BENCHMARKING SOUTH AFRICA'S FISHERIES (Part 2)-GLOBAL COMPARISONS OF SUSTAINABILITY AND MANAGEMENT SYSTEMS

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Content: BENCHMARKING SOUTH AFRICA'S FISHERIES (Part 2 )- GLOBAL COMPARISONS OF SUSTAINABILITY AND MANAGEMENT SYSTEMS Prepared for Responsible Fisheries Alliance By T. Hecht, Advance Africa Management Services CC ------------------------------------------------------------------------- INTRODUCTION The objective of the study was to benchmark the sustainability of five major South African fisheries against three international fisheries per sector, representing in each case the largest global fishery, an MSC certified fishery and a developing world fishery. The fisheries, as identified by the Responsible Fisheries Alliance, are listed Table 1. The concept of sustainability in fisheries is complex and on a broader scale encompasses ecological, economic, institutional, social and technological dimensions (FAO 2011a, Preikshot et al. 1998, Pitcher and Preikshot 2001, Garmendia et al. 2010,). For the purpose of this study we define a sustainable fishery simply as one whose practices can be maintained without reducing the ability of the targeted species to maintain its population at healthy levels, and without adversely impacting other species within the ecosystem by removing their food source, accidentally killing them, or damaging their physical environment. This definition is closely aligned with the objectives of the FAO Code of Conduct for Responsible Fisheries (FAO 2011). The definition we use here does not include the economic and social dimensions of sustainability. On the basis of the definition provided above three indicator categories were chosen with which to score and then rank the fisheries with respect to management and sustainability. These were, (i) the current status of the stock, (ii) ecosystem impacts and mitigation measures and (iii) management efficiency. To compare the fisheries it was necessary to develop an equitable ranking system that would fit across the chosen spectrum of fisheries. There are several methods that can be used to compare the sustainability of fisheries. On such method is RapFish, a non parametric and multi-disciplinary evaluation tool developed by Pitcher and Preikshot (2001). However, Rapfish requires high quality data, which are often not available and particularly for some of the fisheries that were investigated here. Ultimately, based on a review of various sustainability measures the three measures referred to above where chosen as the basis for the comparisons. These three categories adequately encompass the three key elements of the definition for a sustainable fishery. The development of the scoring system is described in the following section. Information and data with which to score the fisheries was obtained from the primary literature, published material or assessments undertaken by the FAO and various credible institutions such as the Marine Stewardship Council, the Marine Conservation Society, WWF-SASSI, the SAFINA Center and Monterey Bay Aquarium Seafood Watch and the Sustainable Fisheries Partnership. It should be noted that the California market squid fishery is not MSC certified and that it was not possible to compare a small regional fishery like the RSA tuna longline and pole fishery with the global, distant water Japanese large pelagic fishery. In the latter case we compared the RSA fishery with the more geographically defined Japanese coastal and offshore tune longline and pole fishery that is restricted to the western Pacific. Page 1 of 71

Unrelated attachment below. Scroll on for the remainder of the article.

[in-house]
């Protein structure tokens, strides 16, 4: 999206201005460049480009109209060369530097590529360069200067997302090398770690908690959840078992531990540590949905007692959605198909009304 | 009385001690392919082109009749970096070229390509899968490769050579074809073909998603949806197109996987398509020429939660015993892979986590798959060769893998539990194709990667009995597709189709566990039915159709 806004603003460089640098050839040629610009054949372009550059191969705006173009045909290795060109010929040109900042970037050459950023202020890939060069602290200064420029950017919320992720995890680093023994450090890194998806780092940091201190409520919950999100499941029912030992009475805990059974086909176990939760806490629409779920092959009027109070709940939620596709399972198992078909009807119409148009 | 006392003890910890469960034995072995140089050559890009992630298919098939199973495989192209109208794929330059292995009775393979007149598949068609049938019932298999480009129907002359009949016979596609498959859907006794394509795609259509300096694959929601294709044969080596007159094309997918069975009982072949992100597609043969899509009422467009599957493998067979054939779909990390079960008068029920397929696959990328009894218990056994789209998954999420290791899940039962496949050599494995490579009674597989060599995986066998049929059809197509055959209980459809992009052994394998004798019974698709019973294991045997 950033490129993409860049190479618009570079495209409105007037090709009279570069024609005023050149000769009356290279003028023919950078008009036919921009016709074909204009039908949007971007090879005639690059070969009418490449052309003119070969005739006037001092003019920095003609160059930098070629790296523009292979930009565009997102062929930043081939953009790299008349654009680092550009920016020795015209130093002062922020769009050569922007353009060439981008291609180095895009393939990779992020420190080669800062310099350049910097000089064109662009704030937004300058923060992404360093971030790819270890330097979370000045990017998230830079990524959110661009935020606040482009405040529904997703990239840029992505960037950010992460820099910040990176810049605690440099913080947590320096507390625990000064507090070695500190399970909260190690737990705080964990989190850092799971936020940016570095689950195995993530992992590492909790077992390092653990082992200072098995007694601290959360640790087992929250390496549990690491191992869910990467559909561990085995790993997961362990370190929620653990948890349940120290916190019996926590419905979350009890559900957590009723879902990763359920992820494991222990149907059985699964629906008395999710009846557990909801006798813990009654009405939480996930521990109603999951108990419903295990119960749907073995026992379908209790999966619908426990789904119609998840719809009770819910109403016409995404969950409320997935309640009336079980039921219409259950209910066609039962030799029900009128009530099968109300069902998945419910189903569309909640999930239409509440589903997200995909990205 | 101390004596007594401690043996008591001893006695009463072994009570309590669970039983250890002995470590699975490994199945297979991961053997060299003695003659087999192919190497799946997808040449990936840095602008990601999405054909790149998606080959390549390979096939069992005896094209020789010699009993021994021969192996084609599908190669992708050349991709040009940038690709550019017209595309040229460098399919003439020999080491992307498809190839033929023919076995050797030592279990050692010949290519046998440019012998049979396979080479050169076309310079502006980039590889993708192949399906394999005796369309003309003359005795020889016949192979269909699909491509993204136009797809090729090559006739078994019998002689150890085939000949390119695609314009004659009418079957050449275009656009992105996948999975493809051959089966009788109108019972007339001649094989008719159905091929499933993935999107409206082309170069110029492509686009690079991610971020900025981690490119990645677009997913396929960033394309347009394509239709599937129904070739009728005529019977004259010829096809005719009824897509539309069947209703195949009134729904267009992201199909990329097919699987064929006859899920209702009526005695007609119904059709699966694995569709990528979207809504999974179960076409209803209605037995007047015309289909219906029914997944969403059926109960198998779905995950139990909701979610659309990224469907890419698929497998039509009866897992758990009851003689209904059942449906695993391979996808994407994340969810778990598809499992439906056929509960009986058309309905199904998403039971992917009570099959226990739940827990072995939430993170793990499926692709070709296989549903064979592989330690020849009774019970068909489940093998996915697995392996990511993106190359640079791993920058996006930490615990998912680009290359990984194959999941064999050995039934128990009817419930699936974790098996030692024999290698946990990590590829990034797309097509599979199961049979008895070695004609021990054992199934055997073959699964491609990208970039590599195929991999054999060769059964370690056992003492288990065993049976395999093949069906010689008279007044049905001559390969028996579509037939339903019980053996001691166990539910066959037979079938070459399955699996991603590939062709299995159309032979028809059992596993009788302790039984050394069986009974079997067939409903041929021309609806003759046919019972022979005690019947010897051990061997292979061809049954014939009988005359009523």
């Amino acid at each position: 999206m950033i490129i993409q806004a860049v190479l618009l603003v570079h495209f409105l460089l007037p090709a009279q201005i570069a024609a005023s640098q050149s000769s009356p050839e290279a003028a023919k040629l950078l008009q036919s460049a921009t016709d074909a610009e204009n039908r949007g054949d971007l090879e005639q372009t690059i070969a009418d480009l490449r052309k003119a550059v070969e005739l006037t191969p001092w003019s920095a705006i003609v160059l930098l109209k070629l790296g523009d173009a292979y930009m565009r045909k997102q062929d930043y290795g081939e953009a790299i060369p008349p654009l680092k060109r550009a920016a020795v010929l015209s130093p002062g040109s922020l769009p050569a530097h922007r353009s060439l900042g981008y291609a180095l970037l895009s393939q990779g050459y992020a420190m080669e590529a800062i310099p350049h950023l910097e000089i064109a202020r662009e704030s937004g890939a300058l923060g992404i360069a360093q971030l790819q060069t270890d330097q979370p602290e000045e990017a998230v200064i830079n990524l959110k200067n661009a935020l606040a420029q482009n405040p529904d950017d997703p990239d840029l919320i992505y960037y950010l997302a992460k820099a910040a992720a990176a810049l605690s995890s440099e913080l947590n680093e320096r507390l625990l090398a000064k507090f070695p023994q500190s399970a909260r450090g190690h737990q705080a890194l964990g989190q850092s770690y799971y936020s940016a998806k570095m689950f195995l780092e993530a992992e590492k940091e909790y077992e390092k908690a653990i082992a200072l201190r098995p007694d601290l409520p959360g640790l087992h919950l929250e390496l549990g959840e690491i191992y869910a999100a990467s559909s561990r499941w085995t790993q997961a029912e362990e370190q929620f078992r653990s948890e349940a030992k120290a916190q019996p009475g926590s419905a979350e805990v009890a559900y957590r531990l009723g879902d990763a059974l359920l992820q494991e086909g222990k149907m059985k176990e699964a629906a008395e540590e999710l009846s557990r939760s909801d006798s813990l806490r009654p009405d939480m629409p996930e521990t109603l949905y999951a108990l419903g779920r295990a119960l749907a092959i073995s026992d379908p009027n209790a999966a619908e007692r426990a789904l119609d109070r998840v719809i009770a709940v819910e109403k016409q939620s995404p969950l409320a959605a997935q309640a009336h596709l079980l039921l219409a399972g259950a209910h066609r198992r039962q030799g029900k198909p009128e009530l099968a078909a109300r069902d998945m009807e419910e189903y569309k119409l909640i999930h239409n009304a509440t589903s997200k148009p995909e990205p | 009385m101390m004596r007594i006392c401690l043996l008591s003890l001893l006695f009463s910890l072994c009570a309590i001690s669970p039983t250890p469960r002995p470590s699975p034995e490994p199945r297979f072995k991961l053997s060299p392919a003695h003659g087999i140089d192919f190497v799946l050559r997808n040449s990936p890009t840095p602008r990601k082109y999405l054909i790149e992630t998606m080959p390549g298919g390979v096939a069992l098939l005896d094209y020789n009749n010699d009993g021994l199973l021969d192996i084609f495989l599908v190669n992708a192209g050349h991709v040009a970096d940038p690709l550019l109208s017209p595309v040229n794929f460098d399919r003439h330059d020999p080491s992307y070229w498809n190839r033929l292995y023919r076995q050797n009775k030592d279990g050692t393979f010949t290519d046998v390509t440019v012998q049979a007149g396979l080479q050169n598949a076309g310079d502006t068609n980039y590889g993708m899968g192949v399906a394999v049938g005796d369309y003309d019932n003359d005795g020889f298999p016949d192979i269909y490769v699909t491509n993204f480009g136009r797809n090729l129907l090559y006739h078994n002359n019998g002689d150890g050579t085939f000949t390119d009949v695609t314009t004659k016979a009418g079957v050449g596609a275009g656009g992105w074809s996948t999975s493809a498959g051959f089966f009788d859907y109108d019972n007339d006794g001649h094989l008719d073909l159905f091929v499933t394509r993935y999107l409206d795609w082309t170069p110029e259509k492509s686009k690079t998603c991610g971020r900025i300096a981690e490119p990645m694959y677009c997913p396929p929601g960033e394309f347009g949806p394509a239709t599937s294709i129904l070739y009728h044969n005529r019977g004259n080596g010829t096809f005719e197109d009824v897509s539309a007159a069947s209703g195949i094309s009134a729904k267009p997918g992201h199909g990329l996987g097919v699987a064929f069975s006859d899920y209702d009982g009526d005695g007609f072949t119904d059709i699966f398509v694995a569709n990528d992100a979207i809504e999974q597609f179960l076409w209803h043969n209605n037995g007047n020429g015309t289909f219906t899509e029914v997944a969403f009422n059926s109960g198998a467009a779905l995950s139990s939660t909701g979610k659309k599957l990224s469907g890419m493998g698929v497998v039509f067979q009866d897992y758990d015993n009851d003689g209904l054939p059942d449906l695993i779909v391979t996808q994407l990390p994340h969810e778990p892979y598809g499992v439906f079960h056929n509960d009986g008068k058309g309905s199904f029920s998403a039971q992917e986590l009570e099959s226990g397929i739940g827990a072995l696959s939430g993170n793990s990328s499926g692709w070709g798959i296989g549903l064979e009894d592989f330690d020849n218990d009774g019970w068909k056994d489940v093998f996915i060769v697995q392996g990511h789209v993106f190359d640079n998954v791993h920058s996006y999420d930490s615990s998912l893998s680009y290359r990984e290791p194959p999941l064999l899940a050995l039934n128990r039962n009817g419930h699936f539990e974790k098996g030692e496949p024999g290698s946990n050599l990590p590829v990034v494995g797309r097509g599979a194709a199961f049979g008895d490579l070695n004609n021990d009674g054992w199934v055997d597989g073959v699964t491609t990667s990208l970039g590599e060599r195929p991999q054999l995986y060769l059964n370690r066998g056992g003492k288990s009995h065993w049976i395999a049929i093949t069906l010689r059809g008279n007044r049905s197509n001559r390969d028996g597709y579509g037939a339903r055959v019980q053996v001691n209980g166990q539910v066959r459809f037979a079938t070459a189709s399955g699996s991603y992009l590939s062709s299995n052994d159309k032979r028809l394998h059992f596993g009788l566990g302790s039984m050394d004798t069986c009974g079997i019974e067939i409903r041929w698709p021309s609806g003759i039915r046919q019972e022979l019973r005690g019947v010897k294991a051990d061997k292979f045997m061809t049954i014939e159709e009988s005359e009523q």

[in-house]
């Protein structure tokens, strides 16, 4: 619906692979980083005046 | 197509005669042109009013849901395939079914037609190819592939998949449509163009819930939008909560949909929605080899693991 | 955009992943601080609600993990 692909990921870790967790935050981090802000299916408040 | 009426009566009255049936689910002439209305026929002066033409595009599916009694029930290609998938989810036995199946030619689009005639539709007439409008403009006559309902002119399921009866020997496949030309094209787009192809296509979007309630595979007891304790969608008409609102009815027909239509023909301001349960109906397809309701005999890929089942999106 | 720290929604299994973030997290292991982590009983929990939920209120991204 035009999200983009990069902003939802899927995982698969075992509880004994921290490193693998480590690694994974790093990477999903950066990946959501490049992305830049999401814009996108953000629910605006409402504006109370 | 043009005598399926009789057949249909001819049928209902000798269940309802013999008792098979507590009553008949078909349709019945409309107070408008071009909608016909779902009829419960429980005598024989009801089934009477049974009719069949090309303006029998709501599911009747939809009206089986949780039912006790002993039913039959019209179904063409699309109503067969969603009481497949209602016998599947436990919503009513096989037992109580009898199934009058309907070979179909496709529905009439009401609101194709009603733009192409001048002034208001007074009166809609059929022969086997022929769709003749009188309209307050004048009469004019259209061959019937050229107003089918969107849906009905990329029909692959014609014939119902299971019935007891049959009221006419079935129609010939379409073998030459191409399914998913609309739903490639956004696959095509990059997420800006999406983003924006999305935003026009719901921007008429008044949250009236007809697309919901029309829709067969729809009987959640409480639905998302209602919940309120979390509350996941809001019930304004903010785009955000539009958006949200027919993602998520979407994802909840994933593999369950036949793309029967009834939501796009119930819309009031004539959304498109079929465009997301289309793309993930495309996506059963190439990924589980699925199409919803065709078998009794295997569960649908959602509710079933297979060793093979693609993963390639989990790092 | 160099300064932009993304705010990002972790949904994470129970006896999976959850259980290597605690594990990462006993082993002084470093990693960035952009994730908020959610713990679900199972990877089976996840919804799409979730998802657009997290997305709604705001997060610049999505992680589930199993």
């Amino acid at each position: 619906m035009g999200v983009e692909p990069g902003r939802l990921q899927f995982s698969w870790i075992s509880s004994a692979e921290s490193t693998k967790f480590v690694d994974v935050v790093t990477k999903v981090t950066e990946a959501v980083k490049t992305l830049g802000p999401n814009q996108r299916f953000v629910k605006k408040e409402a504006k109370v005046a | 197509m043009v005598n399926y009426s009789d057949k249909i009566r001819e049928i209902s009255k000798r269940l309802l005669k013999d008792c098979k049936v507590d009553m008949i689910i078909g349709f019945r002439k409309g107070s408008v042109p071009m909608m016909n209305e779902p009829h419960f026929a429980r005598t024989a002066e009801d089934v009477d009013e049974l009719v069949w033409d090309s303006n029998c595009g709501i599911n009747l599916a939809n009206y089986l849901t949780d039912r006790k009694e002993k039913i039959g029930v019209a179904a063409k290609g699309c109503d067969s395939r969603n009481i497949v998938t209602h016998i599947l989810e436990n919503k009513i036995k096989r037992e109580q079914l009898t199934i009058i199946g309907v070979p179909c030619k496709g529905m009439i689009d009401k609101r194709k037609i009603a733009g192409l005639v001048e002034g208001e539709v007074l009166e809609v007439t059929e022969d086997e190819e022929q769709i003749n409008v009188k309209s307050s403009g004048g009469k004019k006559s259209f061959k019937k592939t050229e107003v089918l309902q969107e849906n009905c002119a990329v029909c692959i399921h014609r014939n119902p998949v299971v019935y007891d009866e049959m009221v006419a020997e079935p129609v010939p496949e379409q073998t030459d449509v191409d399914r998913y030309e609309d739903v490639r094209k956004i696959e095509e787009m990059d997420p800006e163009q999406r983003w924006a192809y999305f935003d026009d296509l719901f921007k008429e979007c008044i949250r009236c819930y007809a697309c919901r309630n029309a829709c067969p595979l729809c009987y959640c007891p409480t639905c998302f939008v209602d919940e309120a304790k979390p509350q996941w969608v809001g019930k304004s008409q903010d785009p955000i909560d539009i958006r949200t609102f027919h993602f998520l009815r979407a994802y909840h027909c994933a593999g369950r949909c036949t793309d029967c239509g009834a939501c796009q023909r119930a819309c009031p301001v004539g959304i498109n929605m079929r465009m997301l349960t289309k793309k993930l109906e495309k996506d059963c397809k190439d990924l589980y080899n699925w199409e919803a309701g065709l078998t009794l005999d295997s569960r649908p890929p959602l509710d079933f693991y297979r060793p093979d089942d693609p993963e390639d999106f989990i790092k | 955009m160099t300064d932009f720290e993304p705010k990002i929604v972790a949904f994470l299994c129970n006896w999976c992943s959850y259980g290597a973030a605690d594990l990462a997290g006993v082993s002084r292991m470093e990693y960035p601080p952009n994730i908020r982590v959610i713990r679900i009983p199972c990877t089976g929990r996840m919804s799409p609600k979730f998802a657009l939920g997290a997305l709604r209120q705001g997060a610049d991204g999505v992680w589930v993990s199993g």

Table 1. The global fisheries against which the South African fisheries were benchmarked.
Local
Largest
MSC
Developing
fisheries
global fisheries
certified fisheries
world fisheries
1 SA Cape Hake USA Alaska Pollock
New Zealand Hoki
Argentine Hake
2 SA small pelagic Peruvian Anchovy
Argentine anchovy
Chilean Jack mackerel
3 SA large pelagic Japanese large pelagic
USA Pole & troll Albacore Indonesian large pelagic
4 SA rock lobster Western Australian rock lobster BAJA CALIFORNIA rock lobster Brazilian rock lobster
5 SA squid
Peru Jumbo flying squid
California market squid
Argentine shortfin squid
DEVELOPING A RANKING SYSTEM Several scoring systems were reviewed to develop the most appropriate scoring system for this study. These included the evaluation systems of the SAFINA Sustainable Seafood Program, Monterey Bay Aquarium Seafood Watch, Sustainable Fisheries Partnership, the WWF-SASSI and the Marine Stewardship Council. The overall goal of these systems is to score and rank fisheries on a scale of sustainability whereupon the species is "ecolabled" as being from a sustainable, not so sustainable or non-sustainable fishery. Collectively these standards and "ecolables" contribute towards creating greater consumer awareness of the fragility of our fish stocks, allows consumers to take informed decisions about eating certain seafood products and to foster responsible fishing practices by industry (Deere 1999). The SAFINA Centers' Sustainable Seafood Program (previously Blue Ocean Institute) used five major ranking criteria (life history characteristics, abundance, habitat quality and gear impacts, management and bycatch), with which to define/describe the health of fish populations. Depending on the score the particular fish is colour coded to promote consumption of fish from sustainable fisheries. The Monterey Bay Seafood Watch scoring system (MBA 2014) uses four sustainability criteria, viz. the impacts of the fishery on the species (or stock) under assessment, the impacts of the fishery on other species, management effectiveness and impacts on the habitat and ecosystem. Each of these criteria is further subdivided into several sub-criteria or factors as shown in Table 2. The Monterey Bay Aquarium system is very systematic and detailed. The SAFINA Sustainable Seafood Programme and the Monterey Bay Aquarium SeafoodWatch programmes have now merged and use the same evaluation and scoring platform (MBA, 2014).